Before he became one of the music industry’s most-coveted producers, Butch Walker was a musician. As a glam rocker, a solo artist, the frontman for Marvelous 3 or playing with his band The Black Widows, Walker has accumulated a deep catalog of material that continues to inspire worldwide adoration. In the past two years, he has sold out a solo headlining tour of the United States and opened for Pink in a sold out tour of the stadiums of Europe. Taylor Swift heard Butch’s cover of her song “You Belong With Me” and was so excited by his re-tooling that she invited him to perform the song with her at the Grammy Awards ceremony (to see Walker’s creative process at work, check out this video and watch it blow up just before the three minute mark).
Walker is currently touring the US with his band The Black Widows in support of their impossibly catchy new album, The Spade. With blistering melodies, smart and catchy lyrics and more hooks than a fisherman’s hat, The Spade lies at the precise intersection of pop and rock, making it one of the year’s most enjoyable releases. This week also sees the release of his memoir, Drinking With Strangers: Music Lessons from a Teenage Bullet Boy.
We were lucky enough to catch Walker as he rolled through middle America to ask him about touring, the music industry and just what the hell a producer really does.
I’m good, man. I’m on a bus heading to Minneapolis.
How’s the midwest swing treating you so far? I see you’ve already sold out Chicago.
Yeah, that’s gonna be fun, man. Chicago’s always been one of my best cities to play and one of the best audiences. I’m really excited. This record (The Spade) has been so fun to play live. You know, we made it to be a live record, to play every song, front to back, and it’s just going over really well. We’re so excited.
So you’re doing the whole new album live? Are you bringing in your older stuff too? What does the set list look like?
Yeah, and then some (laughs). I have like, eight records of shit now, so the set list looks like it’s about three pages long. What I tried to do is differentiate between the band and my solo work. So instead of me trying to get all these guys in the Black Widows to learn a bunch of old songs that they had nothing to do with or don’t feel a connection with, I can just play those by myself. So I’ve been going up on stage before the Black Widows come out to join me and I play lots of old material- things that the old school fans will like and some of the stuff from the first two records. Then the Widows come up on stage and we do primarily stuff off of the last two or three records, because they were all kind of there for that.
How does this current tour with the Black Widows compare with your first couple of tours that you describe in your book, when you played with (Walker’s old glam metal band) SouthGang?
Well, it sucked a lot worse back then. Most of the time I was in a van, touring without any road crew or anything. I definitely now appreciate everything that I have- every accommodation and every luxury. We’re on a tour bus now and we have five crew guys and it makes life a lot easier. Slugging it out playing 200 club shows a year in a van with a trailer, with no one to help you… it’s a lot harder.
It’s funny because I don’t know how any band lived without cell phones (laughs), and GPS and all that. I spent probably three quarters of my touring existence in the pre-cell phone era. No MapQuest, no GPS. Basically just a big atlas book sitting up on the dash, and if you needed to make a call, you had to pull over and use the payphone.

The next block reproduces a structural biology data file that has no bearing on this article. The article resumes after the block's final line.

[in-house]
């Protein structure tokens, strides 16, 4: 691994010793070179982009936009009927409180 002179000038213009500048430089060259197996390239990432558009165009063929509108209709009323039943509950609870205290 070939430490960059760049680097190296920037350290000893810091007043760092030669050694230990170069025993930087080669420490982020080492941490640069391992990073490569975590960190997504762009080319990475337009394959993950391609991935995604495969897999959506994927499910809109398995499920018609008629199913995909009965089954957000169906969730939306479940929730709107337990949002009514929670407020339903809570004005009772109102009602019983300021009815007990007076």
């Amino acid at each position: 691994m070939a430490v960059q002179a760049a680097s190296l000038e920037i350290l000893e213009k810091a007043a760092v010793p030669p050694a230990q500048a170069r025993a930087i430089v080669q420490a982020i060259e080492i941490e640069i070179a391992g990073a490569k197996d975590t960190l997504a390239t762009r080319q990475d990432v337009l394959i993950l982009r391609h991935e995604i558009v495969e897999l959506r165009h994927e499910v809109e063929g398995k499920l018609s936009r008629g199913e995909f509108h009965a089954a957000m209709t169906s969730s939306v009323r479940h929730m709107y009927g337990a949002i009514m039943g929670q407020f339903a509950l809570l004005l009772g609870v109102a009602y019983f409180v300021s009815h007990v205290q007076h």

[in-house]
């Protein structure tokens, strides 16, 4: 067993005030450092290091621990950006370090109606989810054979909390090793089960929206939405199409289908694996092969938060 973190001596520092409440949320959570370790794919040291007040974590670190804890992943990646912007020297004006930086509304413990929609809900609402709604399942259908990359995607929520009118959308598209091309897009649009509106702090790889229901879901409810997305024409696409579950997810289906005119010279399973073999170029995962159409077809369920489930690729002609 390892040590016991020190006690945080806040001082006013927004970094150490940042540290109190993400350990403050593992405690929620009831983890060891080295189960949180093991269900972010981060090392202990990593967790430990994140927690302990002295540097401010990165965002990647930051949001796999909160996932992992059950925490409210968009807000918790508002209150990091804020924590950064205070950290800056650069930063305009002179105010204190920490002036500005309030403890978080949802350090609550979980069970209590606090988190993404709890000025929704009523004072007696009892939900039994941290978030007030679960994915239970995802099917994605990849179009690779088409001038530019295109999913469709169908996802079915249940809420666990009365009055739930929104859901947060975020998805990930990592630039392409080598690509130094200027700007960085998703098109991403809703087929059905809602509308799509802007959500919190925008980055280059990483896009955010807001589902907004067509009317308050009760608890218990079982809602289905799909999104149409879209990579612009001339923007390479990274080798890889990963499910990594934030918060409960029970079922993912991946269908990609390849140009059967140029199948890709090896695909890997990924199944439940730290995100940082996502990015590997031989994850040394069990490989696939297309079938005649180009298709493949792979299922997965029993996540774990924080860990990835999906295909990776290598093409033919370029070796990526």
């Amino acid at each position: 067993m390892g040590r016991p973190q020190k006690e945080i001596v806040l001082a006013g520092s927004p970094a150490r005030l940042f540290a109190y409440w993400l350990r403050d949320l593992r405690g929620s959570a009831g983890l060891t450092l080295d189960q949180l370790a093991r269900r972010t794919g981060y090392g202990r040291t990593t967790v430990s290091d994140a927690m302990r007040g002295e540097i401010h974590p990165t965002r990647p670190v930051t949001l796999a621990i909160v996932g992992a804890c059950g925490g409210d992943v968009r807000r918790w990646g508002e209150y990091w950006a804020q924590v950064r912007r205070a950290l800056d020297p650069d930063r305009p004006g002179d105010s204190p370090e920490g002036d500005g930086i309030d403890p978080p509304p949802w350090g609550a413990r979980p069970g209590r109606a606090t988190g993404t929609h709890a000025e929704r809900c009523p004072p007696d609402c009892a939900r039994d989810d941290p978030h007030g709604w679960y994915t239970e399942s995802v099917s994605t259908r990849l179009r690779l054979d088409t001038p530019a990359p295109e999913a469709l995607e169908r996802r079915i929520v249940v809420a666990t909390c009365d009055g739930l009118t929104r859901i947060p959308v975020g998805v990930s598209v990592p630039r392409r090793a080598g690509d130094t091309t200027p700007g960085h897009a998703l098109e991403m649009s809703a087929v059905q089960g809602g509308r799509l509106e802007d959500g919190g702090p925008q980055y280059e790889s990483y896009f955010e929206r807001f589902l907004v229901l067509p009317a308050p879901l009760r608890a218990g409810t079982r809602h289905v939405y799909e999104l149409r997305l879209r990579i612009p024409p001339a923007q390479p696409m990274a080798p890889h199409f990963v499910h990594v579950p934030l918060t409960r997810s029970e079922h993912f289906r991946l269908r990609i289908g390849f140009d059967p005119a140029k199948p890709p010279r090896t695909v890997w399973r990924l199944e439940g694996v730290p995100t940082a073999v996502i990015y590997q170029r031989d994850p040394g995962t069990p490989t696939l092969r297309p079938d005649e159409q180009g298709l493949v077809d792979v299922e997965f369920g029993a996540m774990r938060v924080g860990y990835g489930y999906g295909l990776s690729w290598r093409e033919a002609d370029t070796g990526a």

I remember back when pagers came out, it was like the only people who had them were drug dealers and maybe the bands. So we all had pagers, but even if you paged someone or you got paged, you still had to pull over and stop driving and find a payphone so you could make a call with your calling card. We worked a lot harder then!
The music industry was so different back then as well. Do you feel that change out on the road or is it essentially the same experience once you’re out there?
You know, it’s kind of great not having to have a label involved so much. I love being where I’m at now. I’ve always been a self-sustaining machine and I’ve always been very do-it-yourself. That’s been my m.o. since the early 90s. I was able to tour and stop at Kinko’s and make j-cards of our album for our cassettes and then fold them in the backseat while riding down the road, and have them to sell at our shows, and do a mailing list on a piece of paper to gather people’s information to send the mail out, letting them know when we were coming through town again. It was a business.
Then in the late 90s, early 00s, I just exhausted myself being on record labels. I found out that I didn’t need them for that shit because I did it myself. If they’re not going to be able to get your song on a radio station, which is an act of God these days, then they were kind of useless to me. I could do promotion and guerrilla marketing myself. You know, I’ve built up a fan base with a good loyal following and as long as I play and I let them know that I’m playing, hopefully they’re going to come see me. It really helps. It’s been liberating to not have to say, “Oh, I really need to be on Epic Records,” or “I really need to be on Sony.”
Well one aspect of your book that I think will open a lot of eyes both within and outside of the industry is the picture you paint of the role of the independent radio promoter. I mean, that’s depressing stuff.
With that process in place (the use of independent promoters to get radio stations to play singles), how does a good band get recognized?
I find out about new music fifty times a day because of the Internet. I mean, you’re not going to find out about a new and upcoming band at WalMart or Target. They’re gonna be selling a Toby Keith album, or Lil’ Wayne, you know, that’s already selling a gazillion copies. And they could care less about getting behind the little guy anyway.
That being said, there are 50,000 web sites and blogs that you can go to and find out about an exciting new band, and you can then get right into the music and see if it’s legitimate or not- if it’s something that will stand up, where you’ll be interested in hearing more than one song. And that’s the beauty of it.
It used to be that the radio would only give us one song at a time (from a new album), so we had to take our chances when we bought a record. Back then, there was no iTunes to preview a whole record, so you’d buy a record and be severely let down if the only one good song was the one playing on the radio, and you couldn’t get behind the rest of it.
Now it makes you work harder as a band or as an artist, I think, to make every track count, to make every song count, to make every vocal count because everybody can hear everything that you’re doing instantaneously. And all of it. And get it for free.